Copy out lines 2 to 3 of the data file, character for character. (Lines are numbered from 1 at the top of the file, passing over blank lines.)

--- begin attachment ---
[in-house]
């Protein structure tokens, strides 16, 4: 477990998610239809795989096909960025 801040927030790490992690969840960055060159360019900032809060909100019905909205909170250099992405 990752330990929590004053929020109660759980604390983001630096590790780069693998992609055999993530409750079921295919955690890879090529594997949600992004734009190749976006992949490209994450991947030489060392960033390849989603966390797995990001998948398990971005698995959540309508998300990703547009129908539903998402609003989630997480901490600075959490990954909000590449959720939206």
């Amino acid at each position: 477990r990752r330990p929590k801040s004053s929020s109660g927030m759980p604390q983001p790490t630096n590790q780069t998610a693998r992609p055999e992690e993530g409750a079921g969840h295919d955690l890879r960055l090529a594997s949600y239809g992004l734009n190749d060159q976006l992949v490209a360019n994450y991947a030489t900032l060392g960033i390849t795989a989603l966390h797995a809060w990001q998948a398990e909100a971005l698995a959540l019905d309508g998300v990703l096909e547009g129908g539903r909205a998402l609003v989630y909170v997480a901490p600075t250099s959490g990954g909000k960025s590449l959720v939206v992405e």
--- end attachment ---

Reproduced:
């Protein structure tokens, strides 16, 4: 477990998610239809795989096909960025 801040927030790490992690969840960055060159360019900032809060909100019905909205909170250099992405 990752330990929590004053929020109660759980604390983001630096590790780069693998992609055999993530409750079921295919955690890879090529594997949600992004734009190749976006992949490209994450991947030489060392960033390849989603966390797995990001998948398990971005698995959540309508998300990703547009129908539903998402609003989630997480901490600075959490990954909000590449959720939206």
């Amino acid at each position: 477990r990752r330990p929590k801040s004053s929020s109660g927030m759980p604390q983001p790490t630096n590790q780069t998610a693998r992609p055999e992690e993530g409750a079921g969840h295919d955690l890879r960055l090529a594997s949600y239809g992004l734009n190749d060159q976006l992949v490209a360019n994450y991947a030489t900032l060392g960033i390849t795989a989603l966390h797995a809060w990001q998948a398990e909100a971005l698995a959540l019905d309508g998300v990703l096909e547009g129908g539903r909205a998402l609003v989630y909170v997480a901490p600075t250099s959490g990954g909000k960025s590449l959720v939206v992405e």